The effects of acute changes in plasma magnesium concentration on the threshold for lidocaine-induced seizures were evaluated in mechanically ventilated rats receiving 70% nitrous oxide and 30% oxygen. In experiment 1, male rats were intravenously administered either 0.9% sodium chloride (group I) or 5.0% magnesium sulfate to elevate plasma magnesium levels to 5.8 ± 0.1 (group II) or 10.5 ± 1.0 mg/dl (group III). In experiment 2, pregnant rats were intravenously administered either 0.9% sodium chloride (normomagnesemia) or magnesium sulfate, resulting in a plasma magnesium concentration of 7.8 ± 1.4 mg/dl. Thirty minutes later, a continuous intravenous infusion of lidocaine (2.3 mg/kg per minute) was begun in both experiments. Biparietal electroencephalographic activity was monitored continuously. At the onset of electroencephalographic seizure activity, arterial plasma magnesium and lidocaine concentrations were measured. In groups I and III (experiment 1), brain parenchymal magnesium was also assayed. There were no differences in plasma lidocaine concentrations (in experiments 1 or 2) between saline solution and hypermagnesemic groups at onset of seizures. Brain magnesium level was unaltered by magnesium sulfate infusion. We conclude that acute administration of magnesium sulfate alters neither brain magnesium level nor the plasma lidocaine concentration associated with onset of electroencephalographic seizures.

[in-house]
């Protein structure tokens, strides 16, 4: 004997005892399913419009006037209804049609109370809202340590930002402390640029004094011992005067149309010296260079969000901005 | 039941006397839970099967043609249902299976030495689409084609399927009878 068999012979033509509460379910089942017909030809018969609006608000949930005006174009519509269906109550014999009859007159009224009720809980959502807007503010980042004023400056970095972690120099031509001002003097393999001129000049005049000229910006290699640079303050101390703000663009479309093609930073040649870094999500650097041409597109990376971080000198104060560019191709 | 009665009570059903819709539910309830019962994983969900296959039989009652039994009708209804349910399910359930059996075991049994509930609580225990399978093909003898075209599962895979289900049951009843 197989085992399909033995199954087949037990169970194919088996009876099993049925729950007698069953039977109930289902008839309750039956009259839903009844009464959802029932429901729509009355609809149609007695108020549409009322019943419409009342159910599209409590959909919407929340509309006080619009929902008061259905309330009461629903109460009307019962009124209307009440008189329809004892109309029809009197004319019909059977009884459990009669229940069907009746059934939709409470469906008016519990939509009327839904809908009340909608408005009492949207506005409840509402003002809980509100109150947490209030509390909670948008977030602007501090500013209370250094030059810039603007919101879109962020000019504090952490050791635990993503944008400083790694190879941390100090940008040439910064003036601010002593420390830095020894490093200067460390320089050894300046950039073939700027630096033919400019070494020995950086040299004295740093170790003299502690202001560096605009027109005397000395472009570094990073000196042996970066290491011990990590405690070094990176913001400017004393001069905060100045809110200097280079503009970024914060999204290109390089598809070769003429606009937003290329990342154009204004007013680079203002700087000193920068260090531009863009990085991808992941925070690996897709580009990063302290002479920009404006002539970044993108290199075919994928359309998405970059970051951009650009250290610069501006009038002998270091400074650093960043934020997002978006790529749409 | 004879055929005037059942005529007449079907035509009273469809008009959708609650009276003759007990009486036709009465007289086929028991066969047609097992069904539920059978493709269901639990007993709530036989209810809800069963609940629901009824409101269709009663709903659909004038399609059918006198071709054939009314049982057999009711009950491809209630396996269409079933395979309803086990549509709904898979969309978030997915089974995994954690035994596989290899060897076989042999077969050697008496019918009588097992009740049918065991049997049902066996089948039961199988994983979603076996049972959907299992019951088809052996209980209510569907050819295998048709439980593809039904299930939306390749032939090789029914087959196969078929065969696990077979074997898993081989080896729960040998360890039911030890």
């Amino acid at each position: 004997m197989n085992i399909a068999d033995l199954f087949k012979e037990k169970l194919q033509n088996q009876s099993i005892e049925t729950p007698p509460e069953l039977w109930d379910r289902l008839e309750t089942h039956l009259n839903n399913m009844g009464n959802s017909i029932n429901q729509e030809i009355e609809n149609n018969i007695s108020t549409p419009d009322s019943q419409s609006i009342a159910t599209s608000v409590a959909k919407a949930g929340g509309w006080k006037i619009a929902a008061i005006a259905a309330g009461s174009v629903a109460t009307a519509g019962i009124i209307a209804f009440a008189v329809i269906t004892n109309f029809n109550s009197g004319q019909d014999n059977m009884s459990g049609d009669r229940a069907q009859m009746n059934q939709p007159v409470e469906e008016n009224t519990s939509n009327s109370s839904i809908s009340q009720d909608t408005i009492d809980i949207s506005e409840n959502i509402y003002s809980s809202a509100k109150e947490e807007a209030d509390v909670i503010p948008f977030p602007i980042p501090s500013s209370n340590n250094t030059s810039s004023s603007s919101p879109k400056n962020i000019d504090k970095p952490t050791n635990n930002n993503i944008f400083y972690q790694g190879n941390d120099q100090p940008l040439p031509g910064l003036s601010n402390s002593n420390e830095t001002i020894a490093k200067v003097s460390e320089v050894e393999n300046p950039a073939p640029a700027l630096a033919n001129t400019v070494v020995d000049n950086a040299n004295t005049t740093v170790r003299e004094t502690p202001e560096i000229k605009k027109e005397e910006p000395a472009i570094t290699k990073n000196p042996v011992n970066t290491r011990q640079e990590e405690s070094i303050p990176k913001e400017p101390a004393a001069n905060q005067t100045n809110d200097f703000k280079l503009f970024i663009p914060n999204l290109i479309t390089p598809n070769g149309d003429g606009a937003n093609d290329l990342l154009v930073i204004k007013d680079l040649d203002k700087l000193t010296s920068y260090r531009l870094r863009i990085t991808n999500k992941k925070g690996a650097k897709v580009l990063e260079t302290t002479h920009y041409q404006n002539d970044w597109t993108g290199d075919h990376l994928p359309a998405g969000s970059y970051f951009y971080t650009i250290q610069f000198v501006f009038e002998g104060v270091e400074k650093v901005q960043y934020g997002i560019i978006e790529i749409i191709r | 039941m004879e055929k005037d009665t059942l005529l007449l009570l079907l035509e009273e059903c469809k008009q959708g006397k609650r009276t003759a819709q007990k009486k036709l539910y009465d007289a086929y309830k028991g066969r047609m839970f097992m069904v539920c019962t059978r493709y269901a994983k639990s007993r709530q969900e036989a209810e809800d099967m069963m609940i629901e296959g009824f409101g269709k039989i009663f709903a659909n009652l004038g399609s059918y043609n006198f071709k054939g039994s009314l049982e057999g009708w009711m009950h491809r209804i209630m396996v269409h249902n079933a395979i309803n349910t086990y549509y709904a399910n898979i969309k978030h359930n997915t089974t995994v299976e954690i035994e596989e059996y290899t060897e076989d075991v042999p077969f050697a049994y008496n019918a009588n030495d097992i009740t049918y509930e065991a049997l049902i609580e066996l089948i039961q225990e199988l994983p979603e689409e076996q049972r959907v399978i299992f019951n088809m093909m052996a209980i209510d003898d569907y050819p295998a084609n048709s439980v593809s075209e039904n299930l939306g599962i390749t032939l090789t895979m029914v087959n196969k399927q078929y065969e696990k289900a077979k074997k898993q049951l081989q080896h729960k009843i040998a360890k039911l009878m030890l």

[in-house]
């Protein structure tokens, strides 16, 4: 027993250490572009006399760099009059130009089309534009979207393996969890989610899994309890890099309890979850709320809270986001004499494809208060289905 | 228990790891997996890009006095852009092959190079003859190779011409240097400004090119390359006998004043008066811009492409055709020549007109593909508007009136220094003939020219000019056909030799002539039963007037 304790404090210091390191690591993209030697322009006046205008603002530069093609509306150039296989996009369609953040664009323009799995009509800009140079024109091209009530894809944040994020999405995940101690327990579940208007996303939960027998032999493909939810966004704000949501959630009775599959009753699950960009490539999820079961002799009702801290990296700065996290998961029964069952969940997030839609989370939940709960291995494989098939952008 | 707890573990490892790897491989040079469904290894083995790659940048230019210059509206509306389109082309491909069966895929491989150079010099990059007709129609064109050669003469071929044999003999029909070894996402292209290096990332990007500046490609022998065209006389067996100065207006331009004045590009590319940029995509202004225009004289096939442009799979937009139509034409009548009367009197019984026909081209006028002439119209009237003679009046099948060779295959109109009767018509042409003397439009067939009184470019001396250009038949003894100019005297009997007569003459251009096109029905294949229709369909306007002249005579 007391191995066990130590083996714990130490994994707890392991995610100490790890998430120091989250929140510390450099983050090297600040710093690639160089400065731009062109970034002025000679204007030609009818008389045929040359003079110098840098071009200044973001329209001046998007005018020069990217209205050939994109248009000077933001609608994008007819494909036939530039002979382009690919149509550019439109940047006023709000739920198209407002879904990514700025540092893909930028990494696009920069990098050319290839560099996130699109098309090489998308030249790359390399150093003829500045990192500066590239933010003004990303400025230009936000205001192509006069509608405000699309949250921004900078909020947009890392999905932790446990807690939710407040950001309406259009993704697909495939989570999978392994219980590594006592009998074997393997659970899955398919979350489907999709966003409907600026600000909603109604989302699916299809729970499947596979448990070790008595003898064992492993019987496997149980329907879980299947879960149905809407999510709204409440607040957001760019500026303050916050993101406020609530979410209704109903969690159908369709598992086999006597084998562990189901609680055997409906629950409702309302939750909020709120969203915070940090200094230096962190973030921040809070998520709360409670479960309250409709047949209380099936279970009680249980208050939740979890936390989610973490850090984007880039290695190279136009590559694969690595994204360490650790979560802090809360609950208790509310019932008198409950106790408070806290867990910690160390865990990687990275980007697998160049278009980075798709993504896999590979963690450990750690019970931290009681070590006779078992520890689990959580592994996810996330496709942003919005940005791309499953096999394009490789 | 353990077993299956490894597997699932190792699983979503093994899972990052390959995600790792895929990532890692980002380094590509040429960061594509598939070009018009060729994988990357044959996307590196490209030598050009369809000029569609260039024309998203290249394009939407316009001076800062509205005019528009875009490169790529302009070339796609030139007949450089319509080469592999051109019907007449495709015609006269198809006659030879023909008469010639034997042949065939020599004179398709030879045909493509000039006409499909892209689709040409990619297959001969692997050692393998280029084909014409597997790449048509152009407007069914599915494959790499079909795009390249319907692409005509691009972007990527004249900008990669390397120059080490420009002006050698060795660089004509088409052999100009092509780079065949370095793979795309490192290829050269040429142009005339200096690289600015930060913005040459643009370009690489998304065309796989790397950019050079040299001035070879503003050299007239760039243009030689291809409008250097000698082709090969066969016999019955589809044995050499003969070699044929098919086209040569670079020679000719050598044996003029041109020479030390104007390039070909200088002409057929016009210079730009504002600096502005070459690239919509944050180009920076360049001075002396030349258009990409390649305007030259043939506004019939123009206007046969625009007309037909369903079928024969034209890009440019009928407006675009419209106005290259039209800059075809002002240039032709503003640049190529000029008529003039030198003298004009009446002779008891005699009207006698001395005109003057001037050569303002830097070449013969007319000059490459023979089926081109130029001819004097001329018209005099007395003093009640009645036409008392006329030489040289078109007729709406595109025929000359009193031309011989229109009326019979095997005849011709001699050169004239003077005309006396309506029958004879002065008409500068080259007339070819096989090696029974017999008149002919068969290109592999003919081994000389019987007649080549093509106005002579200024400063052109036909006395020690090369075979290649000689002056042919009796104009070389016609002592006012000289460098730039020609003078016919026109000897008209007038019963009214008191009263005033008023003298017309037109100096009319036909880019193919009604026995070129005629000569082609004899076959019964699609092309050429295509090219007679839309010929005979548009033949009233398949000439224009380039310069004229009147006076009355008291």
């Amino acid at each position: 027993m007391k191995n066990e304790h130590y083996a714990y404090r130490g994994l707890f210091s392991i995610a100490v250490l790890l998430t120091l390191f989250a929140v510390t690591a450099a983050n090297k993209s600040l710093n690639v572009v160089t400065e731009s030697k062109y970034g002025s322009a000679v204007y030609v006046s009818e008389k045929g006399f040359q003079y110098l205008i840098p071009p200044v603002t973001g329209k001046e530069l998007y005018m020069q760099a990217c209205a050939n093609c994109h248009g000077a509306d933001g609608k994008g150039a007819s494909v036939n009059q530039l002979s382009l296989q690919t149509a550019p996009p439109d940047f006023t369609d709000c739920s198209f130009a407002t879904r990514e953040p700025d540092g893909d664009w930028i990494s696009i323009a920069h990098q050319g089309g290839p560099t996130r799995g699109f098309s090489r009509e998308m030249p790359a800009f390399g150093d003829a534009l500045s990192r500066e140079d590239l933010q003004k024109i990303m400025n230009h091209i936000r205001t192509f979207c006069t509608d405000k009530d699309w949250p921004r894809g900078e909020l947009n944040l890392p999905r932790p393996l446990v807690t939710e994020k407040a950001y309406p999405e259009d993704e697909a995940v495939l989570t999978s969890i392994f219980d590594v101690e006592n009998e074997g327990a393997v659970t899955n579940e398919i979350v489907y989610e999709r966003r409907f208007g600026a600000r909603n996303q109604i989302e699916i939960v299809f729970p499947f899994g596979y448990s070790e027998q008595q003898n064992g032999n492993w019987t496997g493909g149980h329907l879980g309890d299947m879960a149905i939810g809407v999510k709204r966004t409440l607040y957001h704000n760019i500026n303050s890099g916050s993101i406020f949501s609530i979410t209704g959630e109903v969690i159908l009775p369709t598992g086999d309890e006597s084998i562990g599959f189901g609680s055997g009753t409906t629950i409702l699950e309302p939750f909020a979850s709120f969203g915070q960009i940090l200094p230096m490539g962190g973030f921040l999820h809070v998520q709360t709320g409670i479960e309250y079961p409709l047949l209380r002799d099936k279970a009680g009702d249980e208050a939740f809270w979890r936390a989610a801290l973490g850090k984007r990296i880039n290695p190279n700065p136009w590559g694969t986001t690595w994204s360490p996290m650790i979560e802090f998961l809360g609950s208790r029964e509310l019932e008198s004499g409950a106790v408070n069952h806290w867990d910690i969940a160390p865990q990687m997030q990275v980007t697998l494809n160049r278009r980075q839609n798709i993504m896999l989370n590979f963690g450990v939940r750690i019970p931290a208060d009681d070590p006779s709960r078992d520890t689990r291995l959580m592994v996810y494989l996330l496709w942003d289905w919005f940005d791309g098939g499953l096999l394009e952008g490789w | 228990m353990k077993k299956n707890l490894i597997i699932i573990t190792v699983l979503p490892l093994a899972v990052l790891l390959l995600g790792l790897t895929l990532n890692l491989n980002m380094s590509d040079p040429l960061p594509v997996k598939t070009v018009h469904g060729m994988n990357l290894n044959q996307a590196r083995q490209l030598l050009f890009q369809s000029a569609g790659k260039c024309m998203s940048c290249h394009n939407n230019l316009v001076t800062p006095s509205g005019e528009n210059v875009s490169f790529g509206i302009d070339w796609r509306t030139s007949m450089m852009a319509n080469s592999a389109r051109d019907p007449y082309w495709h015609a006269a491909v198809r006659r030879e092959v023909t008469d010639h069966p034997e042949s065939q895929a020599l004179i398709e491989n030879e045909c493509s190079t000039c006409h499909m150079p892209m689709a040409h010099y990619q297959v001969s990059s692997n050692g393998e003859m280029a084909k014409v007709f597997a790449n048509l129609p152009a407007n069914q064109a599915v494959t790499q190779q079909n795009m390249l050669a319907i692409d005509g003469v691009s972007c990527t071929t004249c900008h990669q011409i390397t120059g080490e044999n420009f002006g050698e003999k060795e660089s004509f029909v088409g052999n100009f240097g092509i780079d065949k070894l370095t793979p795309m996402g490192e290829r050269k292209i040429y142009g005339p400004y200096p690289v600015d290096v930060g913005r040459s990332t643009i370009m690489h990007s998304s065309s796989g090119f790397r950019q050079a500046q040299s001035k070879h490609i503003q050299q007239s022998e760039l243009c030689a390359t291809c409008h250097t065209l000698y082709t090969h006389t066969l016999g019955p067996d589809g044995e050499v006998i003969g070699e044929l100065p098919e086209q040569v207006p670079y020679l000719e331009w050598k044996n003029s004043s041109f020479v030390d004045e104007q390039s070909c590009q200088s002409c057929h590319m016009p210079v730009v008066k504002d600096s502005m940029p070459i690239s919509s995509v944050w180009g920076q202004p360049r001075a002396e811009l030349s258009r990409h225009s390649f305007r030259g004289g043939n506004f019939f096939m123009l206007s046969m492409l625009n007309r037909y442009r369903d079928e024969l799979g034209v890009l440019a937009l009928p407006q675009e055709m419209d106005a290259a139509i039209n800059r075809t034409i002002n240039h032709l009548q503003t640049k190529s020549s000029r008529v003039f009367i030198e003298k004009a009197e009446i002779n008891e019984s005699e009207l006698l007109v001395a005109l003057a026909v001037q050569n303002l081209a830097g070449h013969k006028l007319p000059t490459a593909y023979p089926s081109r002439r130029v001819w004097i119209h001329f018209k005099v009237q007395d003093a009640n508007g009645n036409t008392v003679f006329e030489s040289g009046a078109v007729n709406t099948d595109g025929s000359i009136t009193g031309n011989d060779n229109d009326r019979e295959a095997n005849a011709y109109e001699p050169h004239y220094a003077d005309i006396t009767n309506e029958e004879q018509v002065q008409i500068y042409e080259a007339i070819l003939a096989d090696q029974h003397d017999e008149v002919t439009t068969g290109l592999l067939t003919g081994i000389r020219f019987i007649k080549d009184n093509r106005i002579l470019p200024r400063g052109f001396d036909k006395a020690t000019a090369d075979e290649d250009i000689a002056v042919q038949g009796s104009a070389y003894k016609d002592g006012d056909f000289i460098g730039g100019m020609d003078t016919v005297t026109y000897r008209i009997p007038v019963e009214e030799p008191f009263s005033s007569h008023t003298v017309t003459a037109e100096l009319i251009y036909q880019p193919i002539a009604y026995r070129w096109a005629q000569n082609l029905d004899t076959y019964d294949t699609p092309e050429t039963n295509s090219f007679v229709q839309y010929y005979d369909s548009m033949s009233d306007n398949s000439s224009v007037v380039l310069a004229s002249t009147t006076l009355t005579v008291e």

Bibliographical noteFunding Information:
From the Department of Anesthesia, University of Iowa College of Medicine. Supported in part by National Institutes of Health grants R-29 GM38771 (D. S. W.) and ROI NS24517 (M. M. T.). Received for publication June 17, 1990; revised September 6, 1990; accepted September 14, 1990. Reprints not available. 6/]/25747
- Anesthetic agents
- brain seizures